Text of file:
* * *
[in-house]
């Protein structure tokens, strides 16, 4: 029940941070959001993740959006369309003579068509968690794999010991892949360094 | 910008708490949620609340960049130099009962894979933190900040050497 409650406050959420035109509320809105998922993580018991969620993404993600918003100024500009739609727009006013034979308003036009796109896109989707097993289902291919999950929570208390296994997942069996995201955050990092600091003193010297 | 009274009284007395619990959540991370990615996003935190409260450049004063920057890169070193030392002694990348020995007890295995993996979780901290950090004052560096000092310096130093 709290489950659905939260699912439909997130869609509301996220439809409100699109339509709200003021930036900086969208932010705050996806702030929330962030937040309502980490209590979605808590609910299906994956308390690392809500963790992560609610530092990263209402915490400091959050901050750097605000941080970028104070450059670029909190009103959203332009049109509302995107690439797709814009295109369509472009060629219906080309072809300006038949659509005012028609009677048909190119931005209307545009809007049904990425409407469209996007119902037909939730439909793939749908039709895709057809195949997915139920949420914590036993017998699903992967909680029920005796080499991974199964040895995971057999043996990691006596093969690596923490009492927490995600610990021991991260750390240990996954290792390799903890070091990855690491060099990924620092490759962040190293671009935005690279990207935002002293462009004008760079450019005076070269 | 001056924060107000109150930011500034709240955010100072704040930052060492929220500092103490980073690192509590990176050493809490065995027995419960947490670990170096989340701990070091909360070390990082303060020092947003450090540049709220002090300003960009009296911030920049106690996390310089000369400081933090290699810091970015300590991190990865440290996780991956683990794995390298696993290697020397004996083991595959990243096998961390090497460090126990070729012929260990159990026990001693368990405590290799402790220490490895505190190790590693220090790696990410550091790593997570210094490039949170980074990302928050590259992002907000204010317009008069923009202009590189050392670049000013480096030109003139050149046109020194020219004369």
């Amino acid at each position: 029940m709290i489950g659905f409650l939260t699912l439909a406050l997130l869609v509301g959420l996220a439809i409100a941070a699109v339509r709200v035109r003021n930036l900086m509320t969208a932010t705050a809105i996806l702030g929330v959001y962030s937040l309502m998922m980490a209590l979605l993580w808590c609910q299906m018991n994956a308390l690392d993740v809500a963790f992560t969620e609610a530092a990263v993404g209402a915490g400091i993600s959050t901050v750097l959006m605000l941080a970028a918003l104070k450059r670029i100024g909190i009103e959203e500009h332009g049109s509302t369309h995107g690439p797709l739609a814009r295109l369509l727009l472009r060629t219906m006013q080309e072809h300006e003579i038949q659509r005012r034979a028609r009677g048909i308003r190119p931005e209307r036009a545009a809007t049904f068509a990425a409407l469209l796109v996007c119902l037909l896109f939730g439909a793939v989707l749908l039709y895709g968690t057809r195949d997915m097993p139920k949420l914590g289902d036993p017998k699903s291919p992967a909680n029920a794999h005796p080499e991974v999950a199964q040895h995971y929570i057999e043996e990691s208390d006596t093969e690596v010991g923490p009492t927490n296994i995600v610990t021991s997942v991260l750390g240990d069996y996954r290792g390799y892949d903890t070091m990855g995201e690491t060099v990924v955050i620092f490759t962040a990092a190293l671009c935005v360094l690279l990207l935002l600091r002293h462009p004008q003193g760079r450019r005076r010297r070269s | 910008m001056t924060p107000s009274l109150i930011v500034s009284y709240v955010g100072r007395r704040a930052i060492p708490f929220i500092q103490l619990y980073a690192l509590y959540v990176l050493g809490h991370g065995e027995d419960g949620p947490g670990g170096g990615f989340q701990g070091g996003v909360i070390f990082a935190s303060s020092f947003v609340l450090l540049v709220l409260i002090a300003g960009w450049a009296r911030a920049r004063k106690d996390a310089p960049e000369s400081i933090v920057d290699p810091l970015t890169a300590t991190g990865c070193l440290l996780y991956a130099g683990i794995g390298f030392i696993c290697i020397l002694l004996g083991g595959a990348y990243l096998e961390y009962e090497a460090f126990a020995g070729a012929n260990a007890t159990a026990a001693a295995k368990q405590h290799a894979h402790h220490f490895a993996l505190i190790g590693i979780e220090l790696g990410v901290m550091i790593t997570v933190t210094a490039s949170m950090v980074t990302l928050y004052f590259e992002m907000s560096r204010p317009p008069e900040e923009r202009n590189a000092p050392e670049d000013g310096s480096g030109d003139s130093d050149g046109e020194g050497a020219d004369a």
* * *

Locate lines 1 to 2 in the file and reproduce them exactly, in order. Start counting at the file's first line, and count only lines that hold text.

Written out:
[in-house]
């Protein structure tokens, strides 16, 4: 029940941070959001993740959006369309003579068509968690794999010991892949360094 | 910008708490949620609340960049130099009962894979933190900040050497 409650406050959420035109509320809105998922993580018991969620993404993600918003100024500009739609727009006013034979308003036009796109896109989707097993289902291919999950929570208390296994997942069996995201955050990092600091003193010297 | 009274009284007395619990959540991370990615996003935190409260450049004063920057890169070193030392002694990348020995007890295995993996979780901290950090004052560096000092310096130093 709290489950659905939260699912439909997130869609509301996220439809409100699109339509709200003021930036900086969208932010705050996806702030929330962030937040309502980490209590979605808590609910299906994956308390690392809500963790992560609610530092990263209402915490400091959050901050750097605000941080970028104070450059670029909190009103959203332009049109509302995107690439797709814009295109369509472009060629219906080309072809300006038949659509005012028609009677048909190119931005209307545009809007049904990425409407469209996007119902037909939730439909793939749908039709895709057809195949997915139920949420914590036993017998699903992967909680029920005796080499991974199964040895995971057999043996990691006596093969690596923490009492927490995600610990021991991260750390240990996954290792390799903890070091990855690491060099990924620092490759962040190293671009935005690279990207935002002293462009004008760079450019005076070269 | 001056924060107000109150930011500034709240955010100072704040930052060492929220500092103490980073690192509590990176050493809490065995027995419960947490670990170096989340701990070091909360070390990082303060020092947003450090540049709220002090300003960009009296911030920049106690996390310089000369400081933090290699810091970015300590991190990865440290996780991956683990794995390298696993290697020397004996083991595959990243096998961390090497460090126990070729012929260990159990026990001693368990405590290799402790220490490895505190190790590693220090790696990410550091790593997570210094490039949170980074990302928050590259992002907000204010317009008069923009202009590189050392670049000013480096030109003139050149046109020194020219004369």